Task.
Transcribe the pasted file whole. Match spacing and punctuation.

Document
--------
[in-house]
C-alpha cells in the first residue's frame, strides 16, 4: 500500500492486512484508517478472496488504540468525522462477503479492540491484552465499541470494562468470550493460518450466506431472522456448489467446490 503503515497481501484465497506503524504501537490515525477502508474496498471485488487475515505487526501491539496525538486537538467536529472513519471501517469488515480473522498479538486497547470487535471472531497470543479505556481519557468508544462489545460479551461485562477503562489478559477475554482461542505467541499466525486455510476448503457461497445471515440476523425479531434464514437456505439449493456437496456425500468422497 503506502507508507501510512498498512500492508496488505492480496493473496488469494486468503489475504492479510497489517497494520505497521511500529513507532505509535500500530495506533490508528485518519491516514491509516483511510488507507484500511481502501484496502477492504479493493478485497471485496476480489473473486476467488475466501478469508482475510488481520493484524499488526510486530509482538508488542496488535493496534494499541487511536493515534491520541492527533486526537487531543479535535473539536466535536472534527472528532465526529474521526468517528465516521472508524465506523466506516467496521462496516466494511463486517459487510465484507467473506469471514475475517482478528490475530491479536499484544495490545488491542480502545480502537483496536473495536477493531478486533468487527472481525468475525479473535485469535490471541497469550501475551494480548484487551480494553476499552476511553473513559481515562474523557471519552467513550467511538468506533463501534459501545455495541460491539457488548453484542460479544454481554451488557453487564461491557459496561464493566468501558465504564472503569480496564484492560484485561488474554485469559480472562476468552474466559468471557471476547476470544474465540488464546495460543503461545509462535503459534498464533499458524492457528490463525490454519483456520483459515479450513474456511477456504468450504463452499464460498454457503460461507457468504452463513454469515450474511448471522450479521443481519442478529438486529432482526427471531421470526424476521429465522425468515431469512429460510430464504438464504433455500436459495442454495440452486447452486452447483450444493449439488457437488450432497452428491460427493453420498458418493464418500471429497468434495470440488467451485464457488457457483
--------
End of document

[in-house]
C-alpha cells in the first residue's frame, strides 16, 4: 500500500492486512484508517478472496488504540468525522462477503479492540491484552465499541470494562468470550493460518450466506431472522456448489467446490 503503515497481501484465497506503524504501537490515525477502508474496498471485488487475515505487526501491539496525538486537538467536529472513519471501517469488515480473522498479538486497547470487535471472531497470543479505556481519557468508544462489545460479551461485562477503562489478559477475554482461542505467541499466525486455510476448503457461497445471515440476523425479531434464514437456505439449493456437496456425500468422497 503506502507508507501510512498498512500492508496488505492480496493473496488469494486468503489475504492479510497489517497494520505497521511500529513507532505509535500500530495506533490508528485518519491516514491509516483511510488507507484500511481502501484496502477492504479493493478485497471485496476480489473473486476467488475466501478469508482475510488481520493484524499488526510486530509482538508488542496488535493496534494499541487511536493515534491520541492527533486526537487531543479535535473539536466535536472534527472528532465526529474521526468517528465516521472508524465506523466506516467496521462496516466494511463486517459487510465484507467473506469471514475475517482478528490475530491479536499484544495490545488491542480502545480502537483496536473495536477493531478486533468487527472481525468475525479473535485469535490471541497469550501475551494480548484487551480494553476499552476511553473513559481515562474523557471519552467513550467511538468506533463501534459501545455495541460491539457488548453484542460479544454481554451488557453487564461491557459496561464493566468501558465504564472503569480496564484492560484485561488474554485469559480472562476468552474466559468471557471476547476470544474465540488464546495460543503461545509462535503459534498464533499458524492457528490463525490454519483456520483459515479450513474456511477456504468450504463452499464460498454457503460461507457468504452463513454469515450474511448471522450479521443481519442478529438486529432482526427471531421470526424476521429465522425468515431469512429460510430464504438464504433455500436459495442454495440452486447452486452447483450444493449439488457437488450432497452428491460427493453420498458418493464418500471429497468434495470440488467451485464457488457457483